ALL OPTIONS STILL OPEN. Centre co-chair Craig Maynard (left with board member Rebecca Shields) refused to rule out moving The Centre out of the West End, Apr 16.
(Natasha Barsotti photo)
Queer community members were swift to condemn the potential relocation of The Centre outside of the West End, saying the move would lead to the death of the organization.
"Everybody's reaction is, 'They're going to do what?' in various tones of alarm, dismay and 'No, no, they can't possibly do that,'" lawyer barbara findlay told The Centre's board of directors Apr 16.
"I do speak for other people — lots of other people — and the sense of those people is that, first of all, if you move to Burrard and 7th, you will kill The Centre. Period, full stop," findlay warned the board, which met at co-chair Craig Maynard's home in the West End.
"The result of moving The Centre would be that the community itself is degraded by your loss," findlay further cautioned.
"Because we are a relatively insular community and we will come to the West End — we will go to Little Sister's, we'll go to The Centre, we'll go to the activities that are down here at the bars — but a little outpost on 7th and Burrard just is not going to be enough of a draw to take anybody over the bridge," she said.
Findlay also challenged the suggestion that the Burrard location would be more accessible, pointing out that the street grade would be too steep for people to wheel up or come down. "Effectively, there's no advantage from a physically-accessible point of view," she said.
She said it's important to locate a community centre where the community is.
"You wouldn't put the Croatian community centre in Surrey," she said.
"What I'm here to say to you is you can die a slow death financially or you can commit suicide," she added.
Little Sister's co-owner Jim Deva also attended the meeting. He said having The Centre in the Davie Village is vital to "a viable LGBT core."
Deva proposed a fundraising plan that would see Pride weekend used to raise money for The Centre. He said he has approached the Pride Society about the plan.
"Let's really bring The Centre to Pride and when people are in that mood of 'what can you do, how can you do it?' — that's the time to nail them and get them supporting you," Deva said.
"You can't be The Centre in isolation," former city councillor Alan Herbert told the board. "They are diametrically opposed."
"You are not the community centre. The community centre is the community's. You are the stewards of the community centre. That's what you are," Deva said.
"Be very, very careful," he warned, "that the community centre progresses and you're not the board that ends the community centre."
"Nobody wants more to keep The Centre alive than this board," said The Centre's executive director Jennifer Breakspear.
"You all have been giving us hell about that [current Bute and Davie] location for years," she pointed out. "Those stairs? Those stairs are a shame. Every time I greet a visitor in that place, I'm ashamed of those stairs. This is something we've taken flak for from this community for years.
"We need accessible street-level space we can be proud of from which we can deliver our programs and services for our community. That's what we're about," Breakspear emphasized.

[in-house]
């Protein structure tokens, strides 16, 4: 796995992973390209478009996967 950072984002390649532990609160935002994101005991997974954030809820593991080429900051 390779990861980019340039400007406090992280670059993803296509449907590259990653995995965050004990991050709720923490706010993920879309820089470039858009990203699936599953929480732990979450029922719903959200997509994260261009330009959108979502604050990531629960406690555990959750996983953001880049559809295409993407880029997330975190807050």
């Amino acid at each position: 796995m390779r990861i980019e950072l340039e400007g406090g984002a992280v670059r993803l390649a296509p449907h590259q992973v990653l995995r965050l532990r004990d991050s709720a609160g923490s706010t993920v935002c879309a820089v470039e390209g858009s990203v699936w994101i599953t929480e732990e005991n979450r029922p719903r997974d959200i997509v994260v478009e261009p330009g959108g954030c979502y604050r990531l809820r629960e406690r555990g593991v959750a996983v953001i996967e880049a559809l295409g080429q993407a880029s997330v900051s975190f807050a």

"We're not looking to do any damage to the Davie Village or this community," she further stressed. "We're looking to continue to enhance this community. If there were space to do that right now in the Davie Village, we'd be all over that," she said.
"And if — and this is an if, it's not a done deal — if The Centre moves out of the Davie Village, it would always be with the intent of returning, to a true beautiful home of our own. It would never be a permanent move," Breakspear promised.
"This board has never considered that as a possibility," she continued. "It is always to come home again — if we have to leave, and we don't know yet whether we do," she said.
Breakspear said the board is examining its options because it needs to cut its operating costs, but said thus far there were no architecturally appropriate sites in the West End. She said "shutting [the board] at the gate" while it explores its possibilities is shortsighted.
"It's not accurate to say there are no architecturally appropriate sites," findlay countered.
Not street-level sites, Breakspear fired back.
Trying to cut The Centre off in a process of exploration doesn't serve the community, Breakspear reiterated.
"I'm hearing you say, 'barbara, you're fucking it up,'" findlay replied. 'Here you've gone, you've released all this information that we were trying to keep confidential. It's going to make it really hard for us to negotiate with anybody, and who are you to say that the consideration of all the options that we've made carefully and with the best information we can gather is a wrong decision for the community.'
"All I'm here to tell you is the reaction of the people of the community," findlay said. "And I am here to tell you that in the strongest possible terms."
Findlay then asked the board to reject the Burrard and 7th option and announce to the community that it won't be moving out of the West End.
"I know we're not going to have a decision tonight," he told Xtra West after the meeting.
Asked if locations outside the West End are still on the table, Maynard says every option is under consideration. "Wherever we can make the best use of our resources. It's about the people that we serve."